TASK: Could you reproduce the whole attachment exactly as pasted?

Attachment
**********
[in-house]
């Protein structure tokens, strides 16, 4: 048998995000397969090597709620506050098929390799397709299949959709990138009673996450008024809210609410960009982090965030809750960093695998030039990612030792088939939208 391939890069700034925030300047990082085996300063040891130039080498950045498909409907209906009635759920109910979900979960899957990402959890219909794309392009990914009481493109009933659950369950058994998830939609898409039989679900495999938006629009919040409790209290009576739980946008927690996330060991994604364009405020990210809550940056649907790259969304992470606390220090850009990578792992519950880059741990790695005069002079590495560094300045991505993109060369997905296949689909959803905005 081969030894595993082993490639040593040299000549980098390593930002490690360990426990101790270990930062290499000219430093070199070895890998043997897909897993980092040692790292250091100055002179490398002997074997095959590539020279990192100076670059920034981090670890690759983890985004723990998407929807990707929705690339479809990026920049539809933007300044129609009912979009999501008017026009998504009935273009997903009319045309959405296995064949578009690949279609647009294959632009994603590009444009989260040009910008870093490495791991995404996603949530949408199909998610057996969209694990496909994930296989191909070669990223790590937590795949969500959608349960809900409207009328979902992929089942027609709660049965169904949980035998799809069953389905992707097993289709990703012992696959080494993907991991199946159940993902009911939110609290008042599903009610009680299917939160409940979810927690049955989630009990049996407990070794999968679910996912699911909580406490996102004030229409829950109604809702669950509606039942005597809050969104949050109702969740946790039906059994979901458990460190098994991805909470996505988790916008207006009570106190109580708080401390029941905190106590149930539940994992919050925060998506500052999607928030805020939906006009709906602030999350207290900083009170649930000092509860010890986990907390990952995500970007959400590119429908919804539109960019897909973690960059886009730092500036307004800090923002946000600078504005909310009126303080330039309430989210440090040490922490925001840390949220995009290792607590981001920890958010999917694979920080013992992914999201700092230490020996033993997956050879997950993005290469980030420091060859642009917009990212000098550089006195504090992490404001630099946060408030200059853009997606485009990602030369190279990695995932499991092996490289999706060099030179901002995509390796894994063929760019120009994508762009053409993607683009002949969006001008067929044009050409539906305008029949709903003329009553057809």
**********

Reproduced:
[in-house]
């Protein structure tokens, strides 16, 4: 048998995000397969090597709620506050098929390799397709299949959709990138009673996450008024809210609410960009982090965030809750960093695998030039990612030792088939939208 391939890069700034925030300047990082085996300063040891130039080498950045498909409907209906009635759920109910979900979960899957990402959890219909794309392009990914009481493109009933659950369950058994998830939609898409039989679900495999938006629009919040409790209290009576739980946008927690996330060991994604364009405020990210809550940056649907790259969304992470606390220090850009990578792992519950880059741990790695005069002079590495560094300045991505993109060369997905296949689909959803905005 081969030894595993082993490639040593040299000549980098390593930002490690360990426990101790270990930062290499000219430093070199070895890998043997897909897993980092040692790292250091100055002179490398002997074997095959590539020279990192100076670059920034981090670890690759983890985004723990998407929807990707929705690339479809990026920049539809933007300044129609009912979009999501008017026009998504009935273009997903009319045309959405296995064949578009690949279609647009294959632009994603590009444009989260040009910008870093490495791991995404996603949530949408199909998610057996969209694990496909994930296989191909070669990223790590937590795949969500959608349960809900409207009328979902992929089942027609709660049965169904949980035998799809069953389905992707097993289709990703012992696959080494993907991991199946159940993902009911939110609290008042599903009610009680299917939160409940979810927690049955989630009990049996407990070794999968679910996912699911909580406490996102004030229409829950109604809702669950509606039942005597809050969104949050109702969740946790039906059994979901458990460190098994991805909470996505988790916008207006009570106190109580708080401390029941905190106590149930539940994992919050925060998506500052999607928030805020939906006009709906602030999350207290900083009170649930000092509860010890986990907390990952995500970007959400590119429908919804539109960019897909973690960059886009730092500036307004800090923002946000600078504005909310009126303080330039309430989210440090040490922490925001840390949220995009290792607590981001920890958010999917694979920080013992992914999201700092230490020996033993997956050879997950993005290469980030420091060859642009917009990212000098550089006195504090992490404001630099946060408030200059853009997606485009990602030369190279990695995932499991092996490289999706060099030179901002995509390796894994063929760019120009994508762009053409993607683009002949969006001008067929044009050409539906305008029949709903003329009553057809």